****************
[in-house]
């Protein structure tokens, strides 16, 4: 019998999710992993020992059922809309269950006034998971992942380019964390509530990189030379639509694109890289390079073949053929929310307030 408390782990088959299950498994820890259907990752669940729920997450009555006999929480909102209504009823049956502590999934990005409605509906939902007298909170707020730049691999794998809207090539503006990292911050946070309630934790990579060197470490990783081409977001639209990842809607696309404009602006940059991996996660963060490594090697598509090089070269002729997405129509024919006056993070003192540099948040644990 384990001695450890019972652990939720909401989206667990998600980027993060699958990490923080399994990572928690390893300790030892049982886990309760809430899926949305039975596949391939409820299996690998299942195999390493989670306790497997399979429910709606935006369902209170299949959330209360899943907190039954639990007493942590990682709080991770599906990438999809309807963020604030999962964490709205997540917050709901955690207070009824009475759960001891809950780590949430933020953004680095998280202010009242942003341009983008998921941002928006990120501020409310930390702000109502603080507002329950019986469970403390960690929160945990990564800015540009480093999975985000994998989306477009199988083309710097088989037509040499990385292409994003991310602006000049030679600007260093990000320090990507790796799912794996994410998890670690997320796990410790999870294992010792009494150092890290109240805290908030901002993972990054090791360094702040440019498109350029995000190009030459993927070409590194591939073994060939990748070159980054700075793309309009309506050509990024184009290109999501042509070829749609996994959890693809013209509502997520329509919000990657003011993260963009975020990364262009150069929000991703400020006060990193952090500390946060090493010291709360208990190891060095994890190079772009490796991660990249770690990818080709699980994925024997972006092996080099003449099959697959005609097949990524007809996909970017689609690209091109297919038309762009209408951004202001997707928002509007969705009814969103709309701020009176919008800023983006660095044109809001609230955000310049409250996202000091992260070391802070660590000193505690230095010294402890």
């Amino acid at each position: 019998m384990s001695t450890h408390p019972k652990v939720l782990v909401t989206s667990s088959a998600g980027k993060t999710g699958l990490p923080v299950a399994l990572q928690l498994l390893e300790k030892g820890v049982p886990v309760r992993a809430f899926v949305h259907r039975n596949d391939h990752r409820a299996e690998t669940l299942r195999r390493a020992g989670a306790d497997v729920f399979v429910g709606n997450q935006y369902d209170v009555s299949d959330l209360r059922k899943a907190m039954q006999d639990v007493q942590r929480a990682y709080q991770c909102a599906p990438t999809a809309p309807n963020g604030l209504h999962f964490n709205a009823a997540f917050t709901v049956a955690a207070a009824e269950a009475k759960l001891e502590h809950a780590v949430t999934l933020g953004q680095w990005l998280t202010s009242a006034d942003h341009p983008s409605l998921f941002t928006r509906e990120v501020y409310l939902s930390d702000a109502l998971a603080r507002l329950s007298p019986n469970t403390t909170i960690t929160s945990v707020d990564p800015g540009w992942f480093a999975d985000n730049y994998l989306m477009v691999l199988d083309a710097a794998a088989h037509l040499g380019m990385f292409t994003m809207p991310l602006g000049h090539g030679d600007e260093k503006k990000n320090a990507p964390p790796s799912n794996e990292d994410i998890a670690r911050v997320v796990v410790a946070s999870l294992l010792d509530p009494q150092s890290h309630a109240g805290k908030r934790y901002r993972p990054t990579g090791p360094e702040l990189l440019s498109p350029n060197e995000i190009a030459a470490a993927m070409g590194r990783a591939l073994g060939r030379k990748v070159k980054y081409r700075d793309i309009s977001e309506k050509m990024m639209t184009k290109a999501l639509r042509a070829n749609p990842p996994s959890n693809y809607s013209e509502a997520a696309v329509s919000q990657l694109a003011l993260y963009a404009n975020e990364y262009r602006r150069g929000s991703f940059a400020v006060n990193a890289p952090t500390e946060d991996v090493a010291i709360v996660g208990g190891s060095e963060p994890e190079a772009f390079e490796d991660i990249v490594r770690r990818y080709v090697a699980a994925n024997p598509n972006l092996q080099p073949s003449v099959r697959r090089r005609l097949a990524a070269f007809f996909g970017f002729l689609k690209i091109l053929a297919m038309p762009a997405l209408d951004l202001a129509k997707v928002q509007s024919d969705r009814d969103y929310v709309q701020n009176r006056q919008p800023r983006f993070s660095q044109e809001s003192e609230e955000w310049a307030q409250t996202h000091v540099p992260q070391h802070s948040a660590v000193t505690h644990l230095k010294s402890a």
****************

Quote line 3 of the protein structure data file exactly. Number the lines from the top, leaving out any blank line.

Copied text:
């Amino acid at each position: 019998m384990s001695t450890h408390p019972k652990v939720l782990v909401t989206s667990s088959a998600g980027k993060t999710g699958l990490p923080v299950a399994l990572q928690l498994l390893e300790k030892g820890v049982p886990v309760r992993a809430f899926v949305h259907r039975n596949d391939h990752r409820a299996e690998t669940l299942r195999r390493a020992g989670a306790d497997v729920f399979v429910g709606n997450q935006y369902d209170v009555s299949d959330l209360r059922k899943a907190m039954q006999d639990v007493q942590r929480a990682y709080q991770c909102a599906p990438t999809a809309p309807n963020g604030l209504h999962f964490n709205a009823a997540f917050t709901v049956a955690a207070a009824e269950a009475k759960l001891e502590h809950a780590v949430t999934l933020g953004q680095w990005l998280t202010s009242a006034d942003h341009p983008s409605l998921f941002t928006r509906e990120v501020y409310l939902s930390d702000a109502l998971a603080r507002l329950s007298p019986n469970t403390t909170i960690t929160s945990v707020d990564p800015g540009w992942f480093a999975d985000n730049y994998l989306m477009v691999l199988d083309a710097a794998a088989h037509l040499g380019m990385f292409t994003m809207p991310l602006g000049h090539g030679d600007e260093k503006k990000n320090a990507p964390p790796s799912n794996e990292d994410i998890a670690r911050v997320v796990v410790a946070s999870l294992l010792d509530p009494q150092s890290h309630a109240g805290k908030r934790y901002r993972p990054t990579g090791p360094e702040l990189l440019s498109p350029n060197e995000i190009a030459a470490a993927m070409g590194r990783a591939l073994g060939r030379k990748v070159k980054y081409r700075d793309i309009s977001e309506k050509m990024m639209t184009k290109a999501l639509r042509a070829n749609p990842p996994s959890n693809y809607s013209e509502a997520a696309v329509s919000q990657l694109a003011l993260y963009a404009n975020e990364y262009r602006r150069g929000s991703f940059a400020v006060n990193a890289p952090t500390e946060d991996v090493a010291i709360v996660g208990g190891s060095e963060p994890e190079a772009f390079e490796d991660i990249v490594r770690r990818y080709v090697a699980a994925n024997p598509n972006l092996q080099p073949s003449v099959r697959r090089r005609l097949a990524a070269f007809f996909g970017f002729l689609k690209i091109l053929a297919m038309p762009a997405l209408d951004l202001a129509k997707v928002q509007s024919d969705r009814d969103y929310v709309q701020n009176r006056q919008p800023r983006f993070s660095q044109e809001s003192e609230e955000w310049a307030q409250t996202h000091v540099p992260q070391h802070s948040a660590v000193t505690h644990l230095k010294s402890a």